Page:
Liabilities (when it comes to balance sheets) is just a fancy word for debt. Just as it is with your own finances, not all debt is bad. Companies have to borrow money just to function.
Current liabilities are all debts that are due within the year. While companies can drown in long-term debt, these debts are the most urgent. If a company can’t refinance the debt or come up with a large amount of cash, you can expect a bankruptcy filing to come soon.
You’ll notice that some categories of current liabilities have mirror images on the “assets” side of the balance sheet. Just as a company has accounts receivable, it could have accounts payable, which is money it owes for recent purchases.
Short-term debt is pretty self explanatory. Companies often borrow money for a very short amount of time to account for temporary deficiencies. If, for example, a company just sold several airplanes for several million dollars but it hadn’t collected the money yet, it might need a short-term loan to make payroll.
The market for commercial paper, one example of short-term debt, froze up last year, soon after Lehman Bros. went bankrupt. So even profitable companies were at risk of bankruptcy simply because of timing issues regarding their debt payments.
Long-term debt that is coming due within the year is also a current liability. Unlike, say, a mortgage, where you pay down the debt and pay interest simultaneously, when companies issue bonds, most of the time they pay the interest only. Then, when the debt matures, they pay the principal back.
So if a company issued $100 million in bonds at 6% interest for 30 years, they’d pay those bond holders $6 million a year in interest. But after 30 years, the entire $100 million comes due.
Most of the time, companies can easily refinance that debt at current interest rates. Right now, while the credit market has gotten better, they still might have to accept unfavorable terms for the new loans.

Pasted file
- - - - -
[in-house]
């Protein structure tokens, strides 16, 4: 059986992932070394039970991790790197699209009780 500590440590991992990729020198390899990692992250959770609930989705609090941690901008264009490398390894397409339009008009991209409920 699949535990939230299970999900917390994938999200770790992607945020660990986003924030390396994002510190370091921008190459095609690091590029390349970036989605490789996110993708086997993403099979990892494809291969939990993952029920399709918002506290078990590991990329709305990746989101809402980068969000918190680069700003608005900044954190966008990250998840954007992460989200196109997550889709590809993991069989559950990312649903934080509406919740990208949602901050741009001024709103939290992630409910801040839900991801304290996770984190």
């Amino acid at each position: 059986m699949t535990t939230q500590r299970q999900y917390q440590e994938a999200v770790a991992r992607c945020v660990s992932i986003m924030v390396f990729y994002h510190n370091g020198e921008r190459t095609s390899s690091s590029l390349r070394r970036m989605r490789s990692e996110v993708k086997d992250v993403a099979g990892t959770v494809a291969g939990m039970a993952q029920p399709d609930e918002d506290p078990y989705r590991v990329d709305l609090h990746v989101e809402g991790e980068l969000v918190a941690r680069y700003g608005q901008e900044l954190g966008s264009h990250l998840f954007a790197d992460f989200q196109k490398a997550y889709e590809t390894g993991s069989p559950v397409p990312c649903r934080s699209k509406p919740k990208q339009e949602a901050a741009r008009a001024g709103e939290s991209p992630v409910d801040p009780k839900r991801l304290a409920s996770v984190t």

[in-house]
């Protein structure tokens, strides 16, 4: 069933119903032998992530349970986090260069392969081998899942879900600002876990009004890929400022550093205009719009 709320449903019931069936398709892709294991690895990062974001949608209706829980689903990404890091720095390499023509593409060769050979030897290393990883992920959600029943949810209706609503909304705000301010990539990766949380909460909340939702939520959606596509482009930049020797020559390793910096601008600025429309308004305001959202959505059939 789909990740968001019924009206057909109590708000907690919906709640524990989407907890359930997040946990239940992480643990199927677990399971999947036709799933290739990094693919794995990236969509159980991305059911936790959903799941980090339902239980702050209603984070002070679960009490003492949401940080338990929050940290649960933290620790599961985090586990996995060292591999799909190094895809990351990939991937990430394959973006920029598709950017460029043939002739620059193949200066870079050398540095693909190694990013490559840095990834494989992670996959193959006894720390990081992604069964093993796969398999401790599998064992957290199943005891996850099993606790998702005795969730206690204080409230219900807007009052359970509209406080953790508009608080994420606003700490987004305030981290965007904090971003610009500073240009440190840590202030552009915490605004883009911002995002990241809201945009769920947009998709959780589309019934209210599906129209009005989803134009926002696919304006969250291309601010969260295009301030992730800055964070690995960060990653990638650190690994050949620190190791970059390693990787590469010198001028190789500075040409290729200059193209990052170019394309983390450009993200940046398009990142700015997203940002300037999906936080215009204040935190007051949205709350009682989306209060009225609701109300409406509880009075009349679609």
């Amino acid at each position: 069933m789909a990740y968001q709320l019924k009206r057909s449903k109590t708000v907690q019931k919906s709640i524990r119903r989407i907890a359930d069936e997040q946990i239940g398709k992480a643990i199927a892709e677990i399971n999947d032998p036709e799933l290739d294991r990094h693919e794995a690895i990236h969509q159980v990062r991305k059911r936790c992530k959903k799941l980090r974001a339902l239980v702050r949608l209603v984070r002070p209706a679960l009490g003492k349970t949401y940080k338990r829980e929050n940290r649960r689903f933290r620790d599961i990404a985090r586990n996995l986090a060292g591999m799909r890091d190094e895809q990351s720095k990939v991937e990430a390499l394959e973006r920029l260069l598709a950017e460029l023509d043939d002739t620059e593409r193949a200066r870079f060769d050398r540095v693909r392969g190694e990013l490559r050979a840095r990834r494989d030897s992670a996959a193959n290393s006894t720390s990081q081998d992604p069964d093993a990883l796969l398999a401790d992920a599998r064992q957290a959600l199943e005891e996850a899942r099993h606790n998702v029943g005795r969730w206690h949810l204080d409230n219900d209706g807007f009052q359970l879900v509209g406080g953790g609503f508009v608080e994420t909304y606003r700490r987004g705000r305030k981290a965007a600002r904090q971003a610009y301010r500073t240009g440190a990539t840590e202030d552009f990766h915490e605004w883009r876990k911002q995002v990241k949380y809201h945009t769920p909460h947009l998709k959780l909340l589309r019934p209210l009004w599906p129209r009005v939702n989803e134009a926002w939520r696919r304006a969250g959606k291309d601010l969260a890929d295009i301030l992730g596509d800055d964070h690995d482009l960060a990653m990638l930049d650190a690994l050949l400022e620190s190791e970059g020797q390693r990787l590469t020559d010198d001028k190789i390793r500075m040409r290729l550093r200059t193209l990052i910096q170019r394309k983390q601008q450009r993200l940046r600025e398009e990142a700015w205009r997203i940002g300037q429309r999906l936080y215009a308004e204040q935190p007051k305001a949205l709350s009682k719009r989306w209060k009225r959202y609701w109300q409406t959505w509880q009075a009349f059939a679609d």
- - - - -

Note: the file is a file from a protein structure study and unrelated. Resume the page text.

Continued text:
Even if a long-term debt isn’t technically a current liability, it makes sense to check the footnotes of the balance sheet to see when the rest of the debt is coming due. If it’s within the next few years, just understand that that could be a huge, erm, liability for the company as it looks to refinance.
This is simply any debt that comes due outside of the year. The less long-term debt you see on the balance sheet, the better. While companies might have to make short-term borrowings all the time, it’s better if you can find companies that don’t have to finance things long-term.
If a company doesn’t carry any long-term debt, it indicates that its earnings power is strong enough that it can self finance major improvements needed for the business. Depending on the industry, this might not be feasible. So you can often glean a lot about a company’s management by comparing debt to other company debt in the industry.
Excessive long-term debt can also come from a leveraged buyout, where the purchaser borrows a ton of money against his target’s current cash flow. The Tribune Company, for example, while very profitable, is under a mountain of long-term debt because of its buyout by Sam Zell.
These include deferred income tax and minority interest. Deferred income tax is tax that the company has been able to hold off on paying for one reason or another. Minority interest is shown on the balance sheet when one company has acquired another. If, for example, Coca-Cola bought 90% of Joe’s Soda Shack, it could put 100% of Joe’s assets and liabilities onto its balance sheet. But to show that it didn’t own the entire company, the value of that remaining 10% is filed under Minority Interest.
That’s it. Subtract the total liabilities from the total assets and you get shareholder’s equity (i.e. book value). I’ll explain why that’s important and write about the ratios that investors look at on a balance sheet when I get back on Monday.
— Joe Light